Falcon Family of the Year
At 23 years old, graduate student Antoinette Newsome is the youngest of 11 children. She comes from a very tight-knit family that has shown her strong support throughout her life, especially during her time at Bowling Green State University. That’s why the Newsome family was chosen as the 2014 Falcon Family of the Year. They were recognized at the Sept. 13 home football game, during Falcon Family Weekend.
“My family has been an essential part of my education journey,” said Newsome in her nomination letter. “They have empowered and challenged me in ways that allow me to not only become a better student but also a better support system for my colleagues.”
Newsome is a second-year graduate student who works in the Office of TRIO Programs. She completed her undergraduate studies in her home state, at University of North Carolina, Chapel Hill. She chose to come to BGSU not only because of the reputation of the Student Affairs Program but also because she wanted a place where she could grow.
“I knew I wanted to go somewhere that’s completely different, that’s going to make me come out of my shell, make me step outside the box,” she said.
Bowling Green was Newsome’s first experience away from home, without any family nearby.
“I am very family oriented and I don’t think I would have been fully able to go through being so far away from home without the support of my family,” she said.
The Falcon Family Award is given to a current student whose family provides ongoing support, serves as a positive role model, makes personal and/or professional sacrifices, helps the student gain independence, provides the tools to be successful, and continues to empower and challenge him or her.
“I truly value my family and give credit to them for everything that I have been able to do,” she said. “If it was not for the sacrifices and mistakes of those who came before me, I would not be as successful as I am today.”
Newsome’s mother is originally from Brooklyn, N.Y., and her father, who passed away during her first year of college, was from Harrellsville, N.C. Her parents raised their family on Staten Island, but by the time she became school-aged, they decided to move to North Carolina to get away from the inner city.
“They had a lot of children, obviously, but the neighborhood was getting really bad so they decided to move back to where my dad was from,” she said.
Today, the Newsome family is spread throughout the entire country, mostly in North Carolina and New York, with one sibling in California. Despite the distance between them, they still manage to stay connected through group messaging and other ways, thanks to new technology.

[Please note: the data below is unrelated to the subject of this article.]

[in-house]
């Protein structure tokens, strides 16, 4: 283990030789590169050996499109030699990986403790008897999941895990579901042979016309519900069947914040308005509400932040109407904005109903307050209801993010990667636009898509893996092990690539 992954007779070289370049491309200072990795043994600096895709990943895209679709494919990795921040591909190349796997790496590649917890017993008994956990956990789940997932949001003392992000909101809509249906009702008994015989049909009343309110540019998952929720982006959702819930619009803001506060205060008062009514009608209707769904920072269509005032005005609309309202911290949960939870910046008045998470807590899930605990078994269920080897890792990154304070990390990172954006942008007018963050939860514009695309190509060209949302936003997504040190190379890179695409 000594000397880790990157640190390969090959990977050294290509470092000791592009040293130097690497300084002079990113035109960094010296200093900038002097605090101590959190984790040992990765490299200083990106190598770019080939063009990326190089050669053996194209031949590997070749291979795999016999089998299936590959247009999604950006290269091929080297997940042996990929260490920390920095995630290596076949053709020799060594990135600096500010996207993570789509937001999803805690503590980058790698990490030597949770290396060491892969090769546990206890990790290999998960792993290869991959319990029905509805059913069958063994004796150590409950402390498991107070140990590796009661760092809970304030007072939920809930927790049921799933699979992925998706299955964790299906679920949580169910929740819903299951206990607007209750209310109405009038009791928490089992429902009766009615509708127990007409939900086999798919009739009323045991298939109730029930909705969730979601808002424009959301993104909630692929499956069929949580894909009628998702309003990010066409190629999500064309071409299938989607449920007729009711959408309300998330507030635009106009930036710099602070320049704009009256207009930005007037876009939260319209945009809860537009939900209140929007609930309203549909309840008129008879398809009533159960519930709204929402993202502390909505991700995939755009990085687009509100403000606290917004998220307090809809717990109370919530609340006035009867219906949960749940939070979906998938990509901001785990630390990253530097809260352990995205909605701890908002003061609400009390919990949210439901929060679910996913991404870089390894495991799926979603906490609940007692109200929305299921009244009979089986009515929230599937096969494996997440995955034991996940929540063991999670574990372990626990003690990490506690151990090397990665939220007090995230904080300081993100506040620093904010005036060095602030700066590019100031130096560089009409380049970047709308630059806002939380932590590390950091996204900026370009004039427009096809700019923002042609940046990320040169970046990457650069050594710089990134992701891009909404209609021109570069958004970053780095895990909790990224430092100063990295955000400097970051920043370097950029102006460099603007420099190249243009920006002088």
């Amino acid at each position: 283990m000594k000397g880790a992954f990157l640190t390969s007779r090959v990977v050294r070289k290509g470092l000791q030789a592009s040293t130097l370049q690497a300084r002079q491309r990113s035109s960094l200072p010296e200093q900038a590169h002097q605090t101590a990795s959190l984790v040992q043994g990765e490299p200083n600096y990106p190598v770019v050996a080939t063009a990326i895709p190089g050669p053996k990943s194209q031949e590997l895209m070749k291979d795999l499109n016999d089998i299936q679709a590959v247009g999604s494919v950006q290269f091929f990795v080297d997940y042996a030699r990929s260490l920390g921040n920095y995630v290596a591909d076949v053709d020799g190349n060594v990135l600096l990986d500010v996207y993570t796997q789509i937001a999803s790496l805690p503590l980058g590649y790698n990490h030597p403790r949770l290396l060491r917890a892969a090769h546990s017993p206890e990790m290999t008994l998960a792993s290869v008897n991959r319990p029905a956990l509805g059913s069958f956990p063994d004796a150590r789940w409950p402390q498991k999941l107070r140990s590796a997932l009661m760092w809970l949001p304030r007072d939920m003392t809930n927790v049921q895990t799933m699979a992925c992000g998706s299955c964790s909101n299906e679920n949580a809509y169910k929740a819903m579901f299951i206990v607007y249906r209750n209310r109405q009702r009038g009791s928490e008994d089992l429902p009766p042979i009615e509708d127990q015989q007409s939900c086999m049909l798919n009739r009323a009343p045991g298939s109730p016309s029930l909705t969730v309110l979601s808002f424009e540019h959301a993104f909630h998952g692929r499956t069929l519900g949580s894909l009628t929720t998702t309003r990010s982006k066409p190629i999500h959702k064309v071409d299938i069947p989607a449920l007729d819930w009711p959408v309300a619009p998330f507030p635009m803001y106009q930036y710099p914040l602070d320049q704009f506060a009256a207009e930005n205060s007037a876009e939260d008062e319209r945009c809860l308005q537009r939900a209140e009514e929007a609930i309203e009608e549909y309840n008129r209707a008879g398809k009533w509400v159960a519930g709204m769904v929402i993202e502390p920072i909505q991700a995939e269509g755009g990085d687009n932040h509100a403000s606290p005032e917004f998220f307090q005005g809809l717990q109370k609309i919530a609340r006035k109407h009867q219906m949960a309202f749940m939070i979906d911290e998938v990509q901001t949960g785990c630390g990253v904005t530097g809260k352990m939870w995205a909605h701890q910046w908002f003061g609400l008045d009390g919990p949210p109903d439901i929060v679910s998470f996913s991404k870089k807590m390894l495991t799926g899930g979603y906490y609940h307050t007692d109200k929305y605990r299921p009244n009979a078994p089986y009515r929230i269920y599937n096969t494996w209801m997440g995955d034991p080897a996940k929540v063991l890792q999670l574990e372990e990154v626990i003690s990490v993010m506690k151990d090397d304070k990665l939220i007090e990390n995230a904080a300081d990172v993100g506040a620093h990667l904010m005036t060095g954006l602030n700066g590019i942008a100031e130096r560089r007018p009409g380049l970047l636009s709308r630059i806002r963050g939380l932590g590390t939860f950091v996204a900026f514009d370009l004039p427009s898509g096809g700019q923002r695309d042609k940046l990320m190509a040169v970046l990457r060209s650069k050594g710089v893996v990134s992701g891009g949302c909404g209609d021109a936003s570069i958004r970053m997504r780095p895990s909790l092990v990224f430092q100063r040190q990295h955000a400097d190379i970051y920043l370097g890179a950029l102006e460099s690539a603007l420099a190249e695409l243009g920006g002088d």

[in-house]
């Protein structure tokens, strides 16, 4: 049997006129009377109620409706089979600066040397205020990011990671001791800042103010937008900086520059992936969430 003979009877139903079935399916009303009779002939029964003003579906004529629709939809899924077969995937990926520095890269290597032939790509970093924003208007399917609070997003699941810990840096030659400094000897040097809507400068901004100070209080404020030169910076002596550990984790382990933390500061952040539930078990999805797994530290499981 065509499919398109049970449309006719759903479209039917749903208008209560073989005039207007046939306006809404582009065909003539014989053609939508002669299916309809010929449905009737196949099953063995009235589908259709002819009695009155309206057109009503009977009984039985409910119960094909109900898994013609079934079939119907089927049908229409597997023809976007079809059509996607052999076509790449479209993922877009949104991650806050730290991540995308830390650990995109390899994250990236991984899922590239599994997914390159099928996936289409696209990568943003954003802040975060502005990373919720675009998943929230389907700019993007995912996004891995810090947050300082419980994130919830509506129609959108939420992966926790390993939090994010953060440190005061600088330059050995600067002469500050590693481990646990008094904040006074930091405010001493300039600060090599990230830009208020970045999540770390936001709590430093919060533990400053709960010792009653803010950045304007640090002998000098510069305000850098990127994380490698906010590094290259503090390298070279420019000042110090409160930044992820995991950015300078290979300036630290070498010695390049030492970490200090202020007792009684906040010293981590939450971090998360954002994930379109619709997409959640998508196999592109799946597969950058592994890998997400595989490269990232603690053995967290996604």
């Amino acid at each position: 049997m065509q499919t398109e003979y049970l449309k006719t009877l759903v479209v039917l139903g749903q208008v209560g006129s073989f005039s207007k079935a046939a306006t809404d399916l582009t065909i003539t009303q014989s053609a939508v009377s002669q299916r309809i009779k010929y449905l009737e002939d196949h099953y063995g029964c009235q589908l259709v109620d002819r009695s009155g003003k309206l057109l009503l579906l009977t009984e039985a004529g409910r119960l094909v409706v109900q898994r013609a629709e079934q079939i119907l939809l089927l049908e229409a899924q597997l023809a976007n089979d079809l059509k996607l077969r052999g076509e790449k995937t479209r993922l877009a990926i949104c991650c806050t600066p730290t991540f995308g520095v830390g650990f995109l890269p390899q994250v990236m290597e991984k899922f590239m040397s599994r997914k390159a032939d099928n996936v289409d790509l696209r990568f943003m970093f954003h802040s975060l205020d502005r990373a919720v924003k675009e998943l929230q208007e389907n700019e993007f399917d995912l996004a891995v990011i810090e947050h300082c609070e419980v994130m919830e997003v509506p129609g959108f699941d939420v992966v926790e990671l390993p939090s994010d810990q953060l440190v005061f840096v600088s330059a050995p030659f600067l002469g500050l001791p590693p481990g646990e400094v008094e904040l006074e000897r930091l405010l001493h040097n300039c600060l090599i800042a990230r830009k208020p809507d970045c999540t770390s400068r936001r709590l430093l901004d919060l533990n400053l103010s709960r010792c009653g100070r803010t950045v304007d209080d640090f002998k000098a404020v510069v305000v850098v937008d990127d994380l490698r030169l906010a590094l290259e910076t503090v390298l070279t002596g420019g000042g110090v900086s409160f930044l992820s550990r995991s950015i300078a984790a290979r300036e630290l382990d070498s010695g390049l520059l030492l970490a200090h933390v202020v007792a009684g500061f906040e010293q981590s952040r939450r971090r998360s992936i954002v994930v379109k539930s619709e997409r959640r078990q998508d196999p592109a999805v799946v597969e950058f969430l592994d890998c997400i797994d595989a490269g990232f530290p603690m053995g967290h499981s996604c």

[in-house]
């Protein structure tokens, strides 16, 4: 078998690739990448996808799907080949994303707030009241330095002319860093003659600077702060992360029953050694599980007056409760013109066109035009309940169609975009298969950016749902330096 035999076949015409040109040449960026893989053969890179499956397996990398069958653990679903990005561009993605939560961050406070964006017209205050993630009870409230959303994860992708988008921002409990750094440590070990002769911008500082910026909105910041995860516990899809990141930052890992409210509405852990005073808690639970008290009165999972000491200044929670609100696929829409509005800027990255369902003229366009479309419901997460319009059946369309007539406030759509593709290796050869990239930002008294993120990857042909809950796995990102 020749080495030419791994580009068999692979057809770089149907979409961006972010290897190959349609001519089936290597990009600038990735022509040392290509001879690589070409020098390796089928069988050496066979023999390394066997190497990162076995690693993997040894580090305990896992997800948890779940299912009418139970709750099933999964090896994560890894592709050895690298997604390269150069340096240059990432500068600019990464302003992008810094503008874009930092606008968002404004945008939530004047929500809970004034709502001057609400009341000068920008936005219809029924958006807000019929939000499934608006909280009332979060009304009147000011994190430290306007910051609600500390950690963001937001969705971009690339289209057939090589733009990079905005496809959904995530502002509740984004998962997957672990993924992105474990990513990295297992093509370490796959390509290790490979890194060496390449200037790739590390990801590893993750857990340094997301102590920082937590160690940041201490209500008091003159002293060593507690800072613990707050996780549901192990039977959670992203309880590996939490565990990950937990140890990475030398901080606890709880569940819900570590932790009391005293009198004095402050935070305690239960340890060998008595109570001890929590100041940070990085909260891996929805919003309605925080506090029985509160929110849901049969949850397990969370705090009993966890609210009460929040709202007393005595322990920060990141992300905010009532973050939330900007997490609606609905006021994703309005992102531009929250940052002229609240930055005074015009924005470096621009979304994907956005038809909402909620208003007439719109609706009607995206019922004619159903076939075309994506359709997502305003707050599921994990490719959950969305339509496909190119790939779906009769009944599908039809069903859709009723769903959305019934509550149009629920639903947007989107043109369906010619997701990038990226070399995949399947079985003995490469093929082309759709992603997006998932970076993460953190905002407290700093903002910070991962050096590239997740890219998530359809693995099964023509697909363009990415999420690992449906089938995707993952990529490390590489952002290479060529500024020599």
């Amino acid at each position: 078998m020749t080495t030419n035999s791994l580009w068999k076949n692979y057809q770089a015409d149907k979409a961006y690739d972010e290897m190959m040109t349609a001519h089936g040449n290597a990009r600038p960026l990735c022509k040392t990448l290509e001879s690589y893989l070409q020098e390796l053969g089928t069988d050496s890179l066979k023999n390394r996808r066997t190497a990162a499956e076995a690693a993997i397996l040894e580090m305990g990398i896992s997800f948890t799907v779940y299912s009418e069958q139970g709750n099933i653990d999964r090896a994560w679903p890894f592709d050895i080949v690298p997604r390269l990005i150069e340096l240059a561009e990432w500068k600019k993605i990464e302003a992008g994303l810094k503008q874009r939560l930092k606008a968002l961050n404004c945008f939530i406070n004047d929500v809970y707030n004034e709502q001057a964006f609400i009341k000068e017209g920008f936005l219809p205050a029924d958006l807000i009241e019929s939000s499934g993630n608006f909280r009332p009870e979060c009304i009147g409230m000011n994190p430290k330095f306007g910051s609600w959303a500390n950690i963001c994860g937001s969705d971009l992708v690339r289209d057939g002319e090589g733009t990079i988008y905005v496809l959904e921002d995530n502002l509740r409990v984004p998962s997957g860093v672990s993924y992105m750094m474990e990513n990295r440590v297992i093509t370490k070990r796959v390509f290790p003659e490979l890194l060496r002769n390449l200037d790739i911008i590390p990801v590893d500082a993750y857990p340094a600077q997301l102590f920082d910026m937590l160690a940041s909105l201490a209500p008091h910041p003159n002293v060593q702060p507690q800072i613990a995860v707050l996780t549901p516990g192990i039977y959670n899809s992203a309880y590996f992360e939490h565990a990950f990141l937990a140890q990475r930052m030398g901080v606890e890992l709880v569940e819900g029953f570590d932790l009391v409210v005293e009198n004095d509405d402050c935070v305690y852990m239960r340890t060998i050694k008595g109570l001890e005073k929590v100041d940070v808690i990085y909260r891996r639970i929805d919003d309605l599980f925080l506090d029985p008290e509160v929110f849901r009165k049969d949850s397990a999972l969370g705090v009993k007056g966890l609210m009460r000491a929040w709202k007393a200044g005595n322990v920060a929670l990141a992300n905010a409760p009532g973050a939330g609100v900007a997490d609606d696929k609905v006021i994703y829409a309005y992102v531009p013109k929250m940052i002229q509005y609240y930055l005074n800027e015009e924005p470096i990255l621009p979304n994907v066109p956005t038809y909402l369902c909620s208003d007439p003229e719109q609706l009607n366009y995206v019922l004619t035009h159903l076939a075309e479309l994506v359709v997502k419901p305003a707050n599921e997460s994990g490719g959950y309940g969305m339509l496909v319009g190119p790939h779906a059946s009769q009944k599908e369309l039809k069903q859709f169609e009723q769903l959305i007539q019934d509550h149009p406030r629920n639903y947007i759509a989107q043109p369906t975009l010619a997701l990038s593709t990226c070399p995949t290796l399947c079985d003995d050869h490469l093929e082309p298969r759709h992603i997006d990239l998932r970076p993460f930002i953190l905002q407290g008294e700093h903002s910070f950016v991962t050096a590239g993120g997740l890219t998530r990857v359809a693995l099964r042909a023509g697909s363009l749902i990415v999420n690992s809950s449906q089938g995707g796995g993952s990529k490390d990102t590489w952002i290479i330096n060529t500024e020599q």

“My family is able to still support me regardless of the distance between us. We literally talk to each other every day. Without them I wouldn’t be here,” she said.
Among her 11 siblings, Newsome has an adopted brother, making her family even larger. Altogether, her parents had seven boys and five girls.
She described her parents as having “really big hearts.”
Having all of those brothers and sisters has its benefits. Newsome depends on each of them in their own unique way, depending on the situation.
“I look up to all of them in different ways because some have had to overcome certain kinds of challenges more than others,” she said. “We support each other in everything that we do.”
While she depends on her siblings for emotional support, it’s her mother who is most important to her.
“Our relationship has grown exponentially,” she said. “We have always been close but we have been able to connect even more as I have grown older.”
Newsome’s mother, also named Antoinette, is currently working on her GED at the age of 63. She has a twin sister and is also one of 11 children. Newsome describes her as a hard worker who is active in her church and its after-school program.
“I know that she has been proud of me but I can definitely say that I feel more proud of her working to complete an educational goal,” she said.
Newsome’s 41-year-old brother also recently received his GED, which has sparked her interest in studying adult learners. She worked on a group project about adult learners and received the Dr. Carolyn Palmer Adult Learner Contribution Scholarship through the Department of Higher Education and Student Affairs.
“Seeing my mom and brother go through school at a later age truly pushes me to want to learn more about this particular population,” she said.
Eight of the Newsome children have college degrees and two have their master’s. Antoinette will receive her master’s degree in May and hopes to become the first in her family to complete a Ph.D. She credits her parents for encouraging her and her siblings to study hard and pursue their college educations.
“As a low-income, first-generation college student, I would not be here today if it weren’t for them,” she said. “My family has provided me with emotional and financial support, which is critical to the ongoing support that allows me to learn and grow daily.”